33. Larger/customisable font size.

(Suggested by Mark Struczewski)

Increase the size of the typeface in the LinkedIn app and allow users to customise it, as per Twitter.

34. Removing image tags.

If you’re tagged in an image post (on the image itself rather than in the text of the post), the only way to remove the tag is to open the image, look for your name and then press the X button next to it.

As photo tags can be stacked, it’s possible that the X button will be obscured by other nearby tags.

A better option would be for the ellipsis (…) menu on the post to contain a “remove tag” option. If you’re mentioned in the text of the image post, there’s a “remove mention” option in this menu. There’s no reason why this shouldn’t also apply to image tags.

35. Access to Stories.

We should be able to see anyone’s Story by viewing their profile rather than hoping that the Story will appear in the shortlist on the mobile home feed.

It would also help to be able to view Stories from desktop.

36. Non-employees listing themselves as employees.

Someone who doesn’t work for an organisation is able to make it look like they’re an employee. There ought to be a way for compage page admins to authorise people to be listed as part of the company.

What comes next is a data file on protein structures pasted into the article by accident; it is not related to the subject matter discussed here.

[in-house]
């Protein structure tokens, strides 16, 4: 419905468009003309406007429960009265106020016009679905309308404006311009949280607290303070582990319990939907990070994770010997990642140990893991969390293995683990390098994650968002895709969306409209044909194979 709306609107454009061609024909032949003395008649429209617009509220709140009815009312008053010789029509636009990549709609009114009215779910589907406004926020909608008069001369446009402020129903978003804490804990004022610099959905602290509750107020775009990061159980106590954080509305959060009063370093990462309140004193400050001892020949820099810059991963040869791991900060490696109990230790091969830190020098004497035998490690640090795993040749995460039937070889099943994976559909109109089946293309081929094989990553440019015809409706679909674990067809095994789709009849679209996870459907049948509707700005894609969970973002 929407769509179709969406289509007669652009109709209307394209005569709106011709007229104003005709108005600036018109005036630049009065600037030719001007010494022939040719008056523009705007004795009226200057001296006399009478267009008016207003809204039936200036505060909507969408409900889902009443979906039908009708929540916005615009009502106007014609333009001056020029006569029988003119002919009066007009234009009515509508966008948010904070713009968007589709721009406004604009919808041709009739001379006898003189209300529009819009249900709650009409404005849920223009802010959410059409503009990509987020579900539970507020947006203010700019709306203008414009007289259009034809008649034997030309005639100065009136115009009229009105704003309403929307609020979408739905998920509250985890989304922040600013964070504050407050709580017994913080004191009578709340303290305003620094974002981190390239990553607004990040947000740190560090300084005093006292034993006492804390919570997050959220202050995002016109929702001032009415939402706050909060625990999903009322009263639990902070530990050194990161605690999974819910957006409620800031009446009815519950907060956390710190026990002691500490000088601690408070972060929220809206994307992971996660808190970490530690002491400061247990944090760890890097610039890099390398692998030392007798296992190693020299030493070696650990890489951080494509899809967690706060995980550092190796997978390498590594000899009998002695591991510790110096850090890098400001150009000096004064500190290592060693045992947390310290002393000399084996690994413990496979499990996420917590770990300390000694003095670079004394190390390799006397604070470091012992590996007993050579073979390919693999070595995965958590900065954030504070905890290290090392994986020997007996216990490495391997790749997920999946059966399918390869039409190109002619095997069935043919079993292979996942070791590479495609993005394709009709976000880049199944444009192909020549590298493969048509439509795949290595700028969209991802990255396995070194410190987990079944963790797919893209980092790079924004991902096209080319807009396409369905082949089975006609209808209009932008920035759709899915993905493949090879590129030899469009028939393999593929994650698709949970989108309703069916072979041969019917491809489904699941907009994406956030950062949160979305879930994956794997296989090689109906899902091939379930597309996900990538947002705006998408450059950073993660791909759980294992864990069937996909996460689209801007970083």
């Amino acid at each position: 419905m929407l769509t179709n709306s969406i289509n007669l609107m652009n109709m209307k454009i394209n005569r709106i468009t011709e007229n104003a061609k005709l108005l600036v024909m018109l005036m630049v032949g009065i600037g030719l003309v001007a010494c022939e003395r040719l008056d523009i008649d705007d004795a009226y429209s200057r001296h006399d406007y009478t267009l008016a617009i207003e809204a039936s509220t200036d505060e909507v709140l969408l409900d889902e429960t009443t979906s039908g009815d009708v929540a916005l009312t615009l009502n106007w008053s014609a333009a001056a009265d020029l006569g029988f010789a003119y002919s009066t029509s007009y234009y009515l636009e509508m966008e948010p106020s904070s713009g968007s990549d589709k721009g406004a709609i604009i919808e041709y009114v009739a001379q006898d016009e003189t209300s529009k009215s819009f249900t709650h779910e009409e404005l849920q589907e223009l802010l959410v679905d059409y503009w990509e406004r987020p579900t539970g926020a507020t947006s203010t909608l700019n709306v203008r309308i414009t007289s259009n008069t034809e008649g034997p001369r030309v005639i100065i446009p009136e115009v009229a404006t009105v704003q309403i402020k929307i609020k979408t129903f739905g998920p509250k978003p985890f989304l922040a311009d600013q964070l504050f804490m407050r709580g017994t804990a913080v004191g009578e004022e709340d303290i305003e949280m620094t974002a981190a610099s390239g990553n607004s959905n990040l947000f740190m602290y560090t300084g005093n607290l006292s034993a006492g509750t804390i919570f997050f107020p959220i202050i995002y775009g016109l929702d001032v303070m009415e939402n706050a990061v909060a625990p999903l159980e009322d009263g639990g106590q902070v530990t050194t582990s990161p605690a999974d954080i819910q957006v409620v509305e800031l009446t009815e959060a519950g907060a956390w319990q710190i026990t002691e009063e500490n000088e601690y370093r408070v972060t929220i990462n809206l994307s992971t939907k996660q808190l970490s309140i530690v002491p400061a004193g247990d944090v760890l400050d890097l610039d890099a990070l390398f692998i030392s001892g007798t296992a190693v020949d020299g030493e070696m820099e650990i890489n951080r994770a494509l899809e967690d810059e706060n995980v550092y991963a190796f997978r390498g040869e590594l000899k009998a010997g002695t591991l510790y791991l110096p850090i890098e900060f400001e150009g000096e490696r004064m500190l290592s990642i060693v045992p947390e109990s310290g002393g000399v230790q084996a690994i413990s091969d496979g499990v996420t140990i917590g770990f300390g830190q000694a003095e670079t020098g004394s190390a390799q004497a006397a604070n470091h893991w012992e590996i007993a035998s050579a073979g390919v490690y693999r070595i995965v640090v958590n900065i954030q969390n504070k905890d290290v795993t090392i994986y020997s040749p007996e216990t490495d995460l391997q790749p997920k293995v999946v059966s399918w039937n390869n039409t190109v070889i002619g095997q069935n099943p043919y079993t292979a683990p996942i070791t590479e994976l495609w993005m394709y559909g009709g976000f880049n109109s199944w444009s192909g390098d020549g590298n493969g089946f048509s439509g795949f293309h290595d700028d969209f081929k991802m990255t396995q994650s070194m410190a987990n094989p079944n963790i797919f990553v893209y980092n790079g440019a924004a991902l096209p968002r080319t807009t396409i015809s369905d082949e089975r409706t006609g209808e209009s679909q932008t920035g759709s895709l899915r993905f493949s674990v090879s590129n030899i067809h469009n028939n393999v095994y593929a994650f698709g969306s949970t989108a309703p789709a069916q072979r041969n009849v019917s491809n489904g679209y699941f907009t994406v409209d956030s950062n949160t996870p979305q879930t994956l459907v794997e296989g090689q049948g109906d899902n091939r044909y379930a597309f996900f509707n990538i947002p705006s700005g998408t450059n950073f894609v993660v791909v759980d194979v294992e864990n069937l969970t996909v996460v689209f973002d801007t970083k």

Anyone with a matching email domain should be automatically allowed through, e.g. someone with @microsoft.com should be trusted to work for Microsoft (they wouldn’t be able to access their LinkedIn account if they were falsifying their email address).

37. LinkedIn Live comment notifications.

Notifications for LinkedIn Live comments send the user back to the fullscreen live video instead of jumping them to see and respond to the comment that triggered the notification. The workaround is to go in to the post via the View activity feed, which is unecessarily complicated. Let the notification take the user where they expect to go.

38. Add folders to Messaging.

A folder or labelling system is needs for Messaging so that direct messages can be categorised better. Right now, a message can be in the Inbox or the Archive – that’s not enough granularity to manage the huge number of conversations some people have. A means of privately labelling or tagging some conversations would be useful. An ability to pin conversations might also help.

53. Add a muted words feature.

(Suggested by Lisa Cordaro.)

As per Twitter, LinkedIn should offer the facility for people to hide content that contains words and phrases they don’t want to see.